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Andrew Dominik: It’s ‘Kind of Strange’ That Fans Wanted Marilyn Monroe to Be ‘an Empowered Woman’ in ‘Blonde’

Dominik isn't bothered by the film's backlash, as he believes that offending audiences is "a solemn duty."

Blonde, Ana de Armas

“Blonde”

screenshot/Netflix

Andrew Dominik never shied away from controversy when making “Blonde,” his revisionist film about Marilyn Monroe’s life that drew criticism for its treatment of abortion politics and bleak portrayal of the abuse Monroe endured. But now that the discourse surrounding the Ana de Armas-led film has largely concluded, Dominik is ready to talk about the polarizing reaction it received.

In an appearance at the Red Sea International Film Festival in Saudi Arabia (via The Hollywood Reporter), Dominik opened up about the backlash that his movie has generated. The director said that American audiences had the strongest negative reactions to the film, something he blamed on his decision to portray an American icon in a way that dramatically differs from current cultural mores.

“Now we’re living in a time where it’s important to present women as empowered, and they want to reinvent Marilyn Monroe as an empowered woman. That’s what they want to see,” Dominik said. “And if you’re not showing them that, it upsets them.”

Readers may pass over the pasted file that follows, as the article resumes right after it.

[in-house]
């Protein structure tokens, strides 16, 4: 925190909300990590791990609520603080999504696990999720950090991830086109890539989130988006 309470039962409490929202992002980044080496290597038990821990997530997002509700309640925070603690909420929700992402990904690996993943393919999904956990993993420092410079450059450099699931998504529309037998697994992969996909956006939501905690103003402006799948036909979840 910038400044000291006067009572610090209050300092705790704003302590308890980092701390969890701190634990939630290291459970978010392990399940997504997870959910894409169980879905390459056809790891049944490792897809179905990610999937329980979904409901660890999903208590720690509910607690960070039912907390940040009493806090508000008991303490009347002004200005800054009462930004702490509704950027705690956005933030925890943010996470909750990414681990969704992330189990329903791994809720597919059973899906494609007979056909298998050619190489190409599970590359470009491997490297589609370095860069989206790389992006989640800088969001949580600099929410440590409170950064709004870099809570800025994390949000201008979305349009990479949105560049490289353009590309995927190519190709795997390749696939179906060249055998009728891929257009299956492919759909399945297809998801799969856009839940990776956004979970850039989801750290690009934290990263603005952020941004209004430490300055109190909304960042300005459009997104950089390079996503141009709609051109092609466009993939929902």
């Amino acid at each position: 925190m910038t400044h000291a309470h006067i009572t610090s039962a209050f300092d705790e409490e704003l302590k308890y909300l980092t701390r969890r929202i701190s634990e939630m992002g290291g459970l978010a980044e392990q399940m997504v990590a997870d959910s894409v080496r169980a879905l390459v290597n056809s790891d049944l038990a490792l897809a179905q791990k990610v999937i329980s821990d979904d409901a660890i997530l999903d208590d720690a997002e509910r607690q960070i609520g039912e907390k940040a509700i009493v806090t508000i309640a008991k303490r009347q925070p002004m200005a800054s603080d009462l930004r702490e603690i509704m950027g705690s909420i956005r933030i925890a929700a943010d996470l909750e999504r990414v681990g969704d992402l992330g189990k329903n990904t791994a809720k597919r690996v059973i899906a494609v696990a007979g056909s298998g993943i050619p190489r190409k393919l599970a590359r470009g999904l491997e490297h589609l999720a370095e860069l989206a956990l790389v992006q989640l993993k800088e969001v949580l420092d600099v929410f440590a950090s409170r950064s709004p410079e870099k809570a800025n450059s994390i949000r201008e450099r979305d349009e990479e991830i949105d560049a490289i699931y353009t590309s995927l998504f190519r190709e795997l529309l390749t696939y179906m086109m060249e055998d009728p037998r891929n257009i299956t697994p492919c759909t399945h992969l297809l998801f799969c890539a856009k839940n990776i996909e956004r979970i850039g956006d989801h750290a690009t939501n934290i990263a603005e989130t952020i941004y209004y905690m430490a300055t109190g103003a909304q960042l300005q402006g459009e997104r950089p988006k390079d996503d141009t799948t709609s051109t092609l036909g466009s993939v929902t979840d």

Dominik went on to question that logic, saying that he felt no obligation to protect Monroe’s legacy because she is no longer alive and her likeness has so permeated pop culture that she is essentially a mythical figure.

“Which is kind of strange, because she’s dead. The movie doesn’t make any difference in one way or another,” he said. “What they really mean is that the film exploited their memory of her, their image of her, which is fair enough. But that’s the whole idea of the movie. It’s trying to take the iconography of her life and put it into service of something else, it’s trying to take things that you’re familiar with, and turning the meaning inside out. But that’s what they don’t want to see.”

That said, Dominik isn’t particularly worried about the backlash. He said that he was “really pleased” that so many people were offended by the film because he came of age at a time when being able to offend an audience “was a solemn duty, to wrench them out of a complacency about things.”

“Blonde” is now streaming on Netflix.

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